Newborns who live in a home with cats or dogs appear to be less likely to develop food allergies, according to the findings of a large study. The benefit holds even if the exposure is during foetal development, when a pregnant mother lives with pets.
The effect in the study was modest but statistically significant: exposure to dogs or cats during foetal development or the first few months of life lowered the odds of a later food allergy by about 14%. The benefit was strongest when the dogs were kept indoors and when the exposure was during both foetal development and infancy.
Earlier studies reached similar conclusions, but the new study from Japan, involving more than 65 000 infants and their parents, is by far the largest to date. Like other studies, this one could not prove that pets themselves lower the risk of a food allergy. It could be that something else associated with pet ownership, such as lifestyle or genetics, could be causing the apparent association.
But paediatricians who specialise in the study and treatment of allergies said the results look reassuring for pet owners.
“The finding that exposure to dogs and cats is related to less food allergy seems pretty solid and agrees with several prior studies,” said James Gern, professor and chief of the Division of Allergy, Immunology and Rheumatology at the University of Wisconsin at Madison.
Gern, who published a paper in 2004 showing that dog ownership reduces the risk of all kinds of allergies, said the new study “adds to the growing literature that contacts with pets could have many health benefits for children. In addition to food allergy, other studies have found lower rates of atopic dermatitis, wheezing illnesses, respiratory allergies, asthma and increased psychological well-being.”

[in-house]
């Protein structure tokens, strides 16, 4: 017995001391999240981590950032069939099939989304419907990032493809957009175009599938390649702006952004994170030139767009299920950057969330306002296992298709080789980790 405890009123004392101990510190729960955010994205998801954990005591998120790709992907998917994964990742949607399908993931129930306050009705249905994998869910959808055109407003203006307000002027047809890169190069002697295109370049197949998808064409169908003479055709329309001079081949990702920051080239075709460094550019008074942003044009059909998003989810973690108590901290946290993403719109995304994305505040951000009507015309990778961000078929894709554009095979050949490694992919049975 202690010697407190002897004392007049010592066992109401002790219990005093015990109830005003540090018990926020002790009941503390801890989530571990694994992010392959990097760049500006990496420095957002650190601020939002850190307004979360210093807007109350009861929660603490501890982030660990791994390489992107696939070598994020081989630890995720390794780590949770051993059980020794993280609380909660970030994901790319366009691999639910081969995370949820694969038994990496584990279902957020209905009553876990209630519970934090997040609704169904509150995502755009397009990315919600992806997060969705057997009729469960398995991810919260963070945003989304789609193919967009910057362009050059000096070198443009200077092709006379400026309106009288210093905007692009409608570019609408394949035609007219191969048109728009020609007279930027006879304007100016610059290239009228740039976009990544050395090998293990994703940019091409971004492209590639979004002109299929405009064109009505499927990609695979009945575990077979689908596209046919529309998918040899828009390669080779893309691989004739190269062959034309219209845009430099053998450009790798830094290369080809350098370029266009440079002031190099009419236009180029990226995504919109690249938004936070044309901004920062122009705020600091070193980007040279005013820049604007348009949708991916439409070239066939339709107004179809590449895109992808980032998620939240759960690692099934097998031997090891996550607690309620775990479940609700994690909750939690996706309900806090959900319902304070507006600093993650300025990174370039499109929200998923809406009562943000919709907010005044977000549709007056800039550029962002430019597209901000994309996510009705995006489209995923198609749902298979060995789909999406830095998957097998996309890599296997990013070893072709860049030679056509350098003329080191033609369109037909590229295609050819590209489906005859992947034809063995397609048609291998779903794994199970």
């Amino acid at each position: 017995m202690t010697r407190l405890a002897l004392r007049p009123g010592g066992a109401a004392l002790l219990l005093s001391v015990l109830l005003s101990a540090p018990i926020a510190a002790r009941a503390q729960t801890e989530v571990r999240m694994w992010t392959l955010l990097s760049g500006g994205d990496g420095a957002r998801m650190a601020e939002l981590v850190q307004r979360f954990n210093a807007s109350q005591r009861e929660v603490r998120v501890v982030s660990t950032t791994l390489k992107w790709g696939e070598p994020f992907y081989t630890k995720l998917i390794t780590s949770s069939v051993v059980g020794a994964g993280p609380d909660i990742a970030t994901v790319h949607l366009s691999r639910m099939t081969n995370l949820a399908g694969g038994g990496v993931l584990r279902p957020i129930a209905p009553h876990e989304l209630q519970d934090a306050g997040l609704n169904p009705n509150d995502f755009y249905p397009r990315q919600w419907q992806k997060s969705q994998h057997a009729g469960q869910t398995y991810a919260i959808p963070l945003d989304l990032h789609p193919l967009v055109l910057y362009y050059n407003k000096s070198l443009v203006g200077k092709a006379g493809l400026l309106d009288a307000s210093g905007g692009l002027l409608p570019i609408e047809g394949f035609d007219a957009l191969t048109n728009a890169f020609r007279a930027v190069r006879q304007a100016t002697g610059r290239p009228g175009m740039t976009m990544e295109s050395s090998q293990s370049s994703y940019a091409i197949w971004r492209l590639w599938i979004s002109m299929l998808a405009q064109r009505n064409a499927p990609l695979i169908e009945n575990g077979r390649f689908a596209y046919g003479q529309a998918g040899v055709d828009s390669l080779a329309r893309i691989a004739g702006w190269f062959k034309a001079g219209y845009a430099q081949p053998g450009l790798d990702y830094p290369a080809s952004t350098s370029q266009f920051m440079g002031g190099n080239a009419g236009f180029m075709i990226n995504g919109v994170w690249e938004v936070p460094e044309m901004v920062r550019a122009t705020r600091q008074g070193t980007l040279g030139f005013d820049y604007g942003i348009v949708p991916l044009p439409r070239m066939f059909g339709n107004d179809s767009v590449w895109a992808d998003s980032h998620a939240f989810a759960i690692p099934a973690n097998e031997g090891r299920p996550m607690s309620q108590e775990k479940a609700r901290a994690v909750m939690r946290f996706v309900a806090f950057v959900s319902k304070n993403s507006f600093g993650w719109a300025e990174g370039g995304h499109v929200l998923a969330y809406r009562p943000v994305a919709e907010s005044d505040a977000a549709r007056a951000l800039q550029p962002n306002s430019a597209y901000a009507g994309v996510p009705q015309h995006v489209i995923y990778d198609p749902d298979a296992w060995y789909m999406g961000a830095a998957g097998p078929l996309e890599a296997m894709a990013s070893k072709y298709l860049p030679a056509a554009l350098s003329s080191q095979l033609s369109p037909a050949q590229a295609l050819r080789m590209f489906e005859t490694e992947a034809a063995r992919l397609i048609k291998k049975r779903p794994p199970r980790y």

The new study, published in the open-access journal “PLoS ONE”, was led by Hisao Okabe of the department of paediatrics at the Fukushima Medical University. She and colleagues analysed data for the Japan Environment and Children’s Study, a nationwide study of all pregnancies between January 2011 and March 2014. Information was obtained from medical records and self-administered questionnaires. The researchers examined children’s risk of developing food allergies up to age 3.
Okabe and colleagues checked pet ownership’s link to food allergies overall, as well as to a variety of specific food allergies. Dog ownership, they found, reduced the risk of egg, milk and nut allergies, while cat ownership reduced the risk of egg, wheat and soya bean allergies.
The study also looked at possible effects from other pets. No significant association was seen between food allergies and exposure to turtles, hamsters or birds. But when the link was limited to nut allergies only, hamster ownership actually increased the risk by 93%. So few families kept hamsters, however, that the apparent association could be a statistical fluke.
The lowered risk of developing food allergies due to living with dogs was far less in the present study than in a paper published in 2019. That study, which directly tested young children for food allergies rather than relying on parents’ questionnaires, found that living with dogs reduced the odds of developing a food allergy by an extraordinary 90%. And the more dogs the better: none of the infants who lived with at least two dogs developed a food allergy.